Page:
Toxicology reports have come to light indicating Miami Marlins pitcher Jose Fernandez had trace amounts of cocaine and alcohol present in his system at the time of death back in September from a boating accident. Although investigators are still unsure as to what exactly the cause of the accident there is no denying the devastating impact.
Blood Alcohol Twice the Limit
According to the medical reports Fernandez had a blood alcohol level of 0.147 which is double the legal allowable limit. The boating accident also claimed the lives of Emilio Jesus Macias, 27 and Eduardo Rivero, 25 who may have also been partaking in the drugs and alcohol to some degree as well. The cause of death was ascertained to be blunt-force trauma which is typical of most boating accident fatalities. It is still unclear as to whether Fernandez was the individual responsible for the accident or, if, perhaps foul play may be to blame.
A homicide investigation is currently underway as authorities try to get to the bottom of this deeply disturbing and unfortunate episode. The attorney and close confidant for the Fernandez family Ralph Fernandez said that cocaine use would have been highly abnormal and atypical from the former MLB rookie of the year and two-time all star pitcher. “If you tell me that he’d been drinking, I’d say, ‘So.’? He wasn’t driving – and he was very careful about that,” Ralph Fernandez went on record as stating.
Jose Fernandez rise into stardom as a major league baseball pitcher was something out of the classic american rags to riches tale. Born and raised in Cuba where he played baseball as a youth, Fernandez endured numerous unsuccessful attempts at defecting Cuba before he finally escaped in 2008. Fernandez was brimming with promise and potential as he was poised to put up some of his best stats before tragically being cut down well before his prime. On top of all the success he was enjoying in his professional career he had just learned a week prior to his death that he was to become a father with his long-time girlfriend.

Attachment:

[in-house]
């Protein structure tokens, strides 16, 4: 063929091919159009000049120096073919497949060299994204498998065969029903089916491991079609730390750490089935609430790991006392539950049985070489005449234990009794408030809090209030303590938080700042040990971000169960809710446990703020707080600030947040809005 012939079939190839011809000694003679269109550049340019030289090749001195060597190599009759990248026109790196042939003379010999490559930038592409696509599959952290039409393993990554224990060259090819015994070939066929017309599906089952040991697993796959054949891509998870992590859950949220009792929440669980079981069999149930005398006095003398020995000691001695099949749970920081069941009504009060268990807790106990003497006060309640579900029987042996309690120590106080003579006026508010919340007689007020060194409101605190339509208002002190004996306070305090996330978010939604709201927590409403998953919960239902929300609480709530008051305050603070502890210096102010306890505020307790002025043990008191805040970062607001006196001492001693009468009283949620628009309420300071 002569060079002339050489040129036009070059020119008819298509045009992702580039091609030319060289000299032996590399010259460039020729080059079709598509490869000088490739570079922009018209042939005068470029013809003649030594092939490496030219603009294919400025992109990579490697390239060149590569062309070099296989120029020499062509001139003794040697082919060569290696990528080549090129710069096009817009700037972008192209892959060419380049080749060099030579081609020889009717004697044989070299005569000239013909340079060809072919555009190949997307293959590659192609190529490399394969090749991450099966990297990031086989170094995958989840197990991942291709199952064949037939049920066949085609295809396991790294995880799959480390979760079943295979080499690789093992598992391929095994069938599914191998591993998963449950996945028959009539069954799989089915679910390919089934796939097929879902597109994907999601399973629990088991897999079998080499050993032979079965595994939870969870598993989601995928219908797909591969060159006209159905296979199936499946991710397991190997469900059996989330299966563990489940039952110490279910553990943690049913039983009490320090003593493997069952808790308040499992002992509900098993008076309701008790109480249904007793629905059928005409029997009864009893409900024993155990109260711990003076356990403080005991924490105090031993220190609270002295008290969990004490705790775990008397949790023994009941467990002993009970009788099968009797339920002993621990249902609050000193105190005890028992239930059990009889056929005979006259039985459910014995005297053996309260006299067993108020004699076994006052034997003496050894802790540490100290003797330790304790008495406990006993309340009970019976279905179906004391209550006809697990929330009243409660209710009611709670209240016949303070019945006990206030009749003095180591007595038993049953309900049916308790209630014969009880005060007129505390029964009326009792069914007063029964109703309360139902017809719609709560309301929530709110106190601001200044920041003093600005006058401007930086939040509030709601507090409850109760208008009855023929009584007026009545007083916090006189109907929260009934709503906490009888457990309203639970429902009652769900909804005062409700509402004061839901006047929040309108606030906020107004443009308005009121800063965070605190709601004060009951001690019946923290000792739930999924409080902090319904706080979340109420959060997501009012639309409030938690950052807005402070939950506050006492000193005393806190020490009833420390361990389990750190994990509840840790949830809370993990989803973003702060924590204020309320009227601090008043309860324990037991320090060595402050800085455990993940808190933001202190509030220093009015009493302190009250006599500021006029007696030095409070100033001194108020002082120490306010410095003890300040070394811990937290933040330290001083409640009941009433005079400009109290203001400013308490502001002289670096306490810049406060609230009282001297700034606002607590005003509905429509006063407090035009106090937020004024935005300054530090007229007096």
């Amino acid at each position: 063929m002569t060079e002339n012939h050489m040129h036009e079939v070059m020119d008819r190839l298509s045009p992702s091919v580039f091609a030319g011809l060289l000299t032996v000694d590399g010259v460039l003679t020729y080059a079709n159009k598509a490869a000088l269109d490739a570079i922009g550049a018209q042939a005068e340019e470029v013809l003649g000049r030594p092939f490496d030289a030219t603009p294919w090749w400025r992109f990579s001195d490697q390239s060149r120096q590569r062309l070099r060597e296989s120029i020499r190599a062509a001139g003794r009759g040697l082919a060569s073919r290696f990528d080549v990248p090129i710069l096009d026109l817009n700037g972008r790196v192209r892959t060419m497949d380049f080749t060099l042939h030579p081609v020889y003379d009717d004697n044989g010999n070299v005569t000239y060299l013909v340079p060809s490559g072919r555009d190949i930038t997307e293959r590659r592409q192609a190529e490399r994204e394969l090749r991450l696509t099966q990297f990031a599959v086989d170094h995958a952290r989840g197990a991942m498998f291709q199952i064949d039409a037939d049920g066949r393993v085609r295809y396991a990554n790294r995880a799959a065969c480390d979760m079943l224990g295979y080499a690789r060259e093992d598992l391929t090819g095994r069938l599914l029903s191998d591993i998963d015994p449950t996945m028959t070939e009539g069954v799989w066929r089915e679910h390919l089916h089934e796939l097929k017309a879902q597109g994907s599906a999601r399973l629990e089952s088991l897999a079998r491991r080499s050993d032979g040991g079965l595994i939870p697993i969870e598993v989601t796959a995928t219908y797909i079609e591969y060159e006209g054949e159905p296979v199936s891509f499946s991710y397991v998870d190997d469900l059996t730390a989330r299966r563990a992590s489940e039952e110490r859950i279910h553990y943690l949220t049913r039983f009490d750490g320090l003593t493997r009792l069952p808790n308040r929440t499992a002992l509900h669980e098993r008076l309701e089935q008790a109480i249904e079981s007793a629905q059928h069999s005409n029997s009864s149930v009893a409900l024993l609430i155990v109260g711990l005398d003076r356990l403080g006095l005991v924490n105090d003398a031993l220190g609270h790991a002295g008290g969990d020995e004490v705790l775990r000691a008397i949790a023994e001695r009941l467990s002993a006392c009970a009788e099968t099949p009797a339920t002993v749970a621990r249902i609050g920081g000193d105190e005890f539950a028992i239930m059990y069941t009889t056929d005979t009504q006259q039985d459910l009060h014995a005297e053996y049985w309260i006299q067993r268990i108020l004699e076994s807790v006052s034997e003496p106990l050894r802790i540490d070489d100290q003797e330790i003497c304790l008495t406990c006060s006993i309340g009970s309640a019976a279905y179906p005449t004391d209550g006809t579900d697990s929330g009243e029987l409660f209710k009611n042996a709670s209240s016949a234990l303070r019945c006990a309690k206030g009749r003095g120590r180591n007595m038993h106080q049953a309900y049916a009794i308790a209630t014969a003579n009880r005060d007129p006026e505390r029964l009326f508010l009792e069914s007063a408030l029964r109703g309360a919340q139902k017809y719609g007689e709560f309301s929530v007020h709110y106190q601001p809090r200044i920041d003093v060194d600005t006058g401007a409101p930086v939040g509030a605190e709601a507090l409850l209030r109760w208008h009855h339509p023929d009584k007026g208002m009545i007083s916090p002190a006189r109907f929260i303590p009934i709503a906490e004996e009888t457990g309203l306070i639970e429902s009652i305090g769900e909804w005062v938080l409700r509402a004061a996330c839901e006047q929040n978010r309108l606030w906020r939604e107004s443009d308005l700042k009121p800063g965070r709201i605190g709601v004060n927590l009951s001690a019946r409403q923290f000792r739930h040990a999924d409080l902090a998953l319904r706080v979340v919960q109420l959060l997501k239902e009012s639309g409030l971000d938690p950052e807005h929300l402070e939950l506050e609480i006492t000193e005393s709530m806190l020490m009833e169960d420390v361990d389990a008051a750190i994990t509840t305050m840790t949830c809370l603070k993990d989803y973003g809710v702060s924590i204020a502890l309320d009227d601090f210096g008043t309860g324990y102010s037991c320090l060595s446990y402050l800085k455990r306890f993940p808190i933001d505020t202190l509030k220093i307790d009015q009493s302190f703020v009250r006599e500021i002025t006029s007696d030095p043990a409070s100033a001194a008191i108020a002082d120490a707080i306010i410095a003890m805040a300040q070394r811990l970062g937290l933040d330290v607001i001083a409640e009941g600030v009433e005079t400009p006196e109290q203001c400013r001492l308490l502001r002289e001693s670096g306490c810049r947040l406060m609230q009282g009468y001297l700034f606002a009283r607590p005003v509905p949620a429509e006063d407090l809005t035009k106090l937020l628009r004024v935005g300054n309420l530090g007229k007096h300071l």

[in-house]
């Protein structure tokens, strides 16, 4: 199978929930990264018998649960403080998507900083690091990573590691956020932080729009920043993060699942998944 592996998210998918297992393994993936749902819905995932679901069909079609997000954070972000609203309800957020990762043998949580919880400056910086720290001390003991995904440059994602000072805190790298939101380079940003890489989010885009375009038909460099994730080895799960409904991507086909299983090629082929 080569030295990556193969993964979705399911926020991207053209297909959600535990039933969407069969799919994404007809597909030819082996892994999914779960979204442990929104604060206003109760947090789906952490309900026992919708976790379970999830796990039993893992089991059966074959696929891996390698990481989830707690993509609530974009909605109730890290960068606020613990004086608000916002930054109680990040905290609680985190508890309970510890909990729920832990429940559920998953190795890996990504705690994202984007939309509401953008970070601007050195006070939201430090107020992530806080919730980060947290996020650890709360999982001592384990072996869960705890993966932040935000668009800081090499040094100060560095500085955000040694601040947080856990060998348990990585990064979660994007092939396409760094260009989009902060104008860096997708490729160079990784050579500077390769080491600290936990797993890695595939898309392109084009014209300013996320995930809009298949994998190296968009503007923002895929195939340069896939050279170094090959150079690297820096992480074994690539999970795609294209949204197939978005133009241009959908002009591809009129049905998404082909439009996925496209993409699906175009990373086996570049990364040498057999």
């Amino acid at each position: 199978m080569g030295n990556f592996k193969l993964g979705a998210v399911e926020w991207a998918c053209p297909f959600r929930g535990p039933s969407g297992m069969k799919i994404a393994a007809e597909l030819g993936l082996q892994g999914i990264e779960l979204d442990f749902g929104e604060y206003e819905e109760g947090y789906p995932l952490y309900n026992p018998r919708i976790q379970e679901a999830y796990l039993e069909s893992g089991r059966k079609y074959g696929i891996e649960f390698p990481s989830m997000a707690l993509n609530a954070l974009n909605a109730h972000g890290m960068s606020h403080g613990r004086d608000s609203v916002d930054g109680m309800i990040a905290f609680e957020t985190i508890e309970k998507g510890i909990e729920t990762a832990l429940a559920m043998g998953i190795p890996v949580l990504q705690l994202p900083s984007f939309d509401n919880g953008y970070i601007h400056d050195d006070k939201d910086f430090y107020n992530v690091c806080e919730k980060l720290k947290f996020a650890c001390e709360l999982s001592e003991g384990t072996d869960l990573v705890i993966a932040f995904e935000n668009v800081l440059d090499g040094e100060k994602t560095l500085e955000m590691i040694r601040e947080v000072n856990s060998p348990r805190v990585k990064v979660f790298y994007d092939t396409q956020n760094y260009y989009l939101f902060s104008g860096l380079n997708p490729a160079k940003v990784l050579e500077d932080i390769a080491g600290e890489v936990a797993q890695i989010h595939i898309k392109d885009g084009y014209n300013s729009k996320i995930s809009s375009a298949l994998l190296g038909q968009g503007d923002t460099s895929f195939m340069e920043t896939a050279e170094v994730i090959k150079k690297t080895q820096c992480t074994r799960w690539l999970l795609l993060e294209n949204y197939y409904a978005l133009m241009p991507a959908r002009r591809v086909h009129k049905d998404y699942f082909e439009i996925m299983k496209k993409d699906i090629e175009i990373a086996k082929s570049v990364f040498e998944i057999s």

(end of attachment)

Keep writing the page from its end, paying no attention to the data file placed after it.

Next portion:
Gone too Soon
The tragic demise of this up-and-coming young baseball prodigy is filled with so many unsolved questions. Why would someone who seemingly has it all risk everything by putting themselves in that kind of a situation? Good things seldom happen when you mix cocaine, alcohol and heavy machinery together. This horrific story highlights the swift and indiscriminate hand of fate when tempted by drugs and booze. The short-lived fun of the moment is in no way whatsoever worth the lifelong toll of pain and hardship the members of Fernandez’s family will have to undergo for their remaining days.
It doesn’t have to be this way. There is help available if you are willing to seek it. Life is so much easier when we give up the things in life that aren’t conducive to true health and happiness. Going out on a boat in itself is perfectly enjoyable without the chemical assistance of cocaine and alcohol. As a society we need to learn how to dissolve this mental association we have between a good time and drugs. If we can learn these destructive habits we can certainly unlearn them over time. Help is just a phone call away.